2.2. Negation in grammar and discourse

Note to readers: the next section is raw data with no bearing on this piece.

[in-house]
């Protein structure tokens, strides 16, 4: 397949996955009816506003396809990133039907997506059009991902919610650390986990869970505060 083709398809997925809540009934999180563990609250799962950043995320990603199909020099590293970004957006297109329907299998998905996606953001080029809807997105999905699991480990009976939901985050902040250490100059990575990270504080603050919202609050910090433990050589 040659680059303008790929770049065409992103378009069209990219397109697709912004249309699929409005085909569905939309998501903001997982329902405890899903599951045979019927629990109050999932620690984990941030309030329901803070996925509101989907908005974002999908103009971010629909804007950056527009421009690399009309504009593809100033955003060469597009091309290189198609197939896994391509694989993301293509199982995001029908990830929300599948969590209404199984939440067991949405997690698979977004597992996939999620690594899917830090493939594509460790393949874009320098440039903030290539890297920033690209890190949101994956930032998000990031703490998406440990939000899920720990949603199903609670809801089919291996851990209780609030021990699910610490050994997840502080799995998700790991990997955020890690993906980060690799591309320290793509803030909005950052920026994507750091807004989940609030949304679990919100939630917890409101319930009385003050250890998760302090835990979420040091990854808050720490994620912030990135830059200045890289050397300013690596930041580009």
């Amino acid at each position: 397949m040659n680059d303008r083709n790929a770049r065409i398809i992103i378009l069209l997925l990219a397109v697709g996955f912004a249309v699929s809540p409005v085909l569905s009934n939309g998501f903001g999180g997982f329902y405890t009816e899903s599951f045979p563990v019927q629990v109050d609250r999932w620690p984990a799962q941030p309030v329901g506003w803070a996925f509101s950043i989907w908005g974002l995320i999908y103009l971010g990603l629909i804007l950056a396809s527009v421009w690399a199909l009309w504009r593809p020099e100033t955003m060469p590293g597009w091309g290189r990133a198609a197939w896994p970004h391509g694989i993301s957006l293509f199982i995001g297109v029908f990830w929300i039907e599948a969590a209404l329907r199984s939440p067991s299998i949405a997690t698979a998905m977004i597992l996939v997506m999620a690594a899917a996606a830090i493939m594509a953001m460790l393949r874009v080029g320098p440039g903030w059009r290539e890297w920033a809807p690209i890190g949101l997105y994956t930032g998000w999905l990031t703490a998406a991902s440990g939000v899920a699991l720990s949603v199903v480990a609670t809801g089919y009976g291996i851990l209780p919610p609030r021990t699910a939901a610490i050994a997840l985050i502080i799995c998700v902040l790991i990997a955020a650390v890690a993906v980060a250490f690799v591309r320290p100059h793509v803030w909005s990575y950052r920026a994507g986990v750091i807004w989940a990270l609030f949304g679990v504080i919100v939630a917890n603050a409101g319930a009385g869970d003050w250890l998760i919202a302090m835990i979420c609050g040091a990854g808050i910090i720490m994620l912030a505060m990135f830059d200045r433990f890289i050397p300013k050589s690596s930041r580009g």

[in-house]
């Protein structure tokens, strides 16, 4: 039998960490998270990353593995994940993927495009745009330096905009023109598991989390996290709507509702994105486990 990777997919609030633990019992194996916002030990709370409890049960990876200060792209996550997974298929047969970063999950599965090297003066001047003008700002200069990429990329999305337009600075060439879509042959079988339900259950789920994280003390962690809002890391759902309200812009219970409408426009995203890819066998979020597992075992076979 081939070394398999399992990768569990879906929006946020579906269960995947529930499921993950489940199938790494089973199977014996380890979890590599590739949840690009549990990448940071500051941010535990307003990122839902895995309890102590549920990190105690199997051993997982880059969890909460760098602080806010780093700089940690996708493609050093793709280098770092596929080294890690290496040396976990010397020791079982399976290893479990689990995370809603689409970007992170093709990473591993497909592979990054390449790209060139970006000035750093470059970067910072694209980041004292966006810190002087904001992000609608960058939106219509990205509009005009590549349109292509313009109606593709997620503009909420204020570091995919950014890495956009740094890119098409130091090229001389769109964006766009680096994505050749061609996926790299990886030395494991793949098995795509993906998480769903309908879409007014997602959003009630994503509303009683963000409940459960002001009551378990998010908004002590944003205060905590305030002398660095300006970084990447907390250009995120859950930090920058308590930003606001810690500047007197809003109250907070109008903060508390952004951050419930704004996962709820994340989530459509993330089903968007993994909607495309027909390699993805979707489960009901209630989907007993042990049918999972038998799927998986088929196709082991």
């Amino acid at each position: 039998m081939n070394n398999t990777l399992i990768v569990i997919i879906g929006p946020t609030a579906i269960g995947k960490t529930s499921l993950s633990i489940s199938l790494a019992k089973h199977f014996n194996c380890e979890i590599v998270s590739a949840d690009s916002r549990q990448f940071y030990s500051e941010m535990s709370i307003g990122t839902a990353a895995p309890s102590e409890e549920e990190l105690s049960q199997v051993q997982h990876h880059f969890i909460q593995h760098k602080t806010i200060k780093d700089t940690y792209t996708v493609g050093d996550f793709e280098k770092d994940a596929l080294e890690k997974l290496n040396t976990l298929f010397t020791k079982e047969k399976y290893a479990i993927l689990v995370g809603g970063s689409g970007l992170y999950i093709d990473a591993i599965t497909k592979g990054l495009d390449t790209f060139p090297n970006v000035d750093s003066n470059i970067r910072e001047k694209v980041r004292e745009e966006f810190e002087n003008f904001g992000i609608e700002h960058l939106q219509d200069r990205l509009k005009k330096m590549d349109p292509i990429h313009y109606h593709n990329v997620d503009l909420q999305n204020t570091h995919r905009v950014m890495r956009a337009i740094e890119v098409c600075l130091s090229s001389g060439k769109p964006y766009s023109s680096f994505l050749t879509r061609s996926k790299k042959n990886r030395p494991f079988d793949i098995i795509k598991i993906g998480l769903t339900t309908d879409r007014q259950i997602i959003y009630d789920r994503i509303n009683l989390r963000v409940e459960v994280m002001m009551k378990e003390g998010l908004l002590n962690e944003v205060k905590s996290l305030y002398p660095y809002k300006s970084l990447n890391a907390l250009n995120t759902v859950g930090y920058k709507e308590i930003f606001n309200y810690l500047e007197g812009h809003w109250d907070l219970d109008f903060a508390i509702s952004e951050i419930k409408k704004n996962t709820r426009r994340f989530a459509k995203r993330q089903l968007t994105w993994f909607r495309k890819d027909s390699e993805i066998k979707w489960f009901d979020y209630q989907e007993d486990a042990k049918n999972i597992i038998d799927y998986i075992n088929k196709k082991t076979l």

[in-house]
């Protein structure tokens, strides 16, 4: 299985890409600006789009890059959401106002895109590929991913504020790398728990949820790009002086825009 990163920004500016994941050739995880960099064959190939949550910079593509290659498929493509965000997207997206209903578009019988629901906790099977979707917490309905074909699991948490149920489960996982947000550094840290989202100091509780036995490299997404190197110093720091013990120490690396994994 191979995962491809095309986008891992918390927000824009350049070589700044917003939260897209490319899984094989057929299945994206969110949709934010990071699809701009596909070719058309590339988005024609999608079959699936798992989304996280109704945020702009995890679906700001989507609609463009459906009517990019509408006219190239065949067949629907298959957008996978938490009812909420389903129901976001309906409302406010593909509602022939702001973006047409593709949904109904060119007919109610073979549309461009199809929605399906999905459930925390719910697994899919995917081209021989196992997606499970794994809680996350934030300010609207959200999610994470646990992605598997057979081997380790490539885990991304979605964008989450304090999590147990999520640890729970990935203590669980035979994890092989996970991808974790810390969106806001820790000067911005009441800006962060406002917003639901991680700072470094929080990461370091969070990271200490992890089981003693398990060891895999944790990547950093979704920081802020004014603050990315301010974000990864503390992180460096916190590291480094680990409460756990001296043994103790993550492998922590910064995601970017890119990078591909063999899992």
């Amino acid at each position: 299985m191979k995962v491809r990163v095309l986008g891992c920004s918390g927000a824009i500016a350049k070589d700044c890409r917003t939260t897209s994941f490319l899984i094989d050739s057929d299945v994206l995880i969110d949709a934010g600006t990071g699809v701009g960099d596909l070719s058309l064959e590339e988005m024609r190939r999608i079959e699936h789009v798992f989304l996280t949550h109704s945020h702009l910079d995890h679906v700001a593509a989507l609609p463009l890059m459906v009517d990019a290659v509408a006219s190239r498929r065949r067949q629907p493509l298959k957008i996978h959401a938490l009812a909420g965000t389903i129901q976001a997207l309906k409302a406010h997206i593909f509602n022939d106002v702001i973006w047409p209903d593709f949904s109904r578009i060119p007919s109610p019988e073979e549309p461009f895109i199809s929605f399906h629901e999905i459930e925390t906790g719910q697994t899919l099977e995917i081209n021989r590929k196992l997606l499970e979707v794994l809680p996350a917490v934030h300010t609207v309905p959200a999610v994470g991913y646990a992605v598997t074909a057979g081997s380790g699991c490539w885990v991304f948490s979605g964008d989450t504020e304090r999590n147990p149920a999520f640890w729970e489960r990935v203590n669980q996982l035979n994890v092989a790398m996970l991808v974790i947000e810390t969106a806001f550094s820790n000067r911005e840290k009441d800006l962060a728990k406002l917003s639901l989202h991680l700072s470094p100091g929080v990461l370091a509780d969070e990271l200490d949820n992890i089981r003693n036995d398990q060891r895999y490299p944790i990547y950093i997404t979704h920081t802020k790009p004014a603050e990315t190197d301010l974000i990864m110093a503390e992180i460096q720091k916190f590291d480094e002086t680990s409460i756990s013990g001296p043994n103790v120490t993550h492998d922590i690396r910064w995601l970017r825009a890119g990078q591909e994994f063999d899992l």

Studies of negation have considered various possibilities of response to affirmative and negative utterances, both from syntactic and DA viewpoints. Polar, yes-no questions are fully described syntactically by Quirk et al. (1985: 807-810), who also note the conducive aspect of certain types of question (e.g. negative yes-no questions) where “the speaker is predisposed to the kind of answer he [sic.] has wanted or expected”. This aligns with Pope’s (1976: 112) notion of a “negatively pre-supposed question” where a yes-answer might be inappropriate, and echoes arguments proposed by Apresian (2015). However, Bald (1980) had already noted how the positive and negative polarity of yes and no may be neutralised in certain contexts and that the two are sometimes interchangeable in responses showing agreement. Brasoveanu, Farkas and Roelofsen (2013) carried out experiments which included the testing of the viability of yes or no as responses to a range of negative utterances. Their results suggest that the use of yes and no in agreeing correlates with the polarity of the stimulus: “agreeing responses to positive assertions only license yes while agreeing responses to negative assertions license both yes and no” (Brasoveanu, Farkas & Roelofsen 2013: 12) (see also Raymond 2003, on type-conforming and non-conforming responses and Jefferson 2002 on “affiliative” no). Couper-Kuhlen and Selting (2018: 498) consider no responses, mentioning Russian net as a particle for affirmation of a negatively formulated question. They also note that: “The use of the negative polarity particle (no) to preface responses to question-word questions is a widespread practice for resisting the assumptions and presuppositions of the question” (Couper-Kuhlen & Selting 2018: 524). They also comment on the occurrence of explanations when a negative utterance is produced as a dispreferred response; explanations are expected by recipients and are noticeably absent if not proffered (Couper-Kuhlen & Selting 2018: 64). This is similar to Biber et al.’s (1999: 1090) reference to the “avoidance of a bleak no” in a response. These studies underline the claim made by Thompson, Fox and Couper-Kuhlen (2015: 238) that, if taken out of context from the anchorage provided by the previous turn, no is “virtually meaningless”.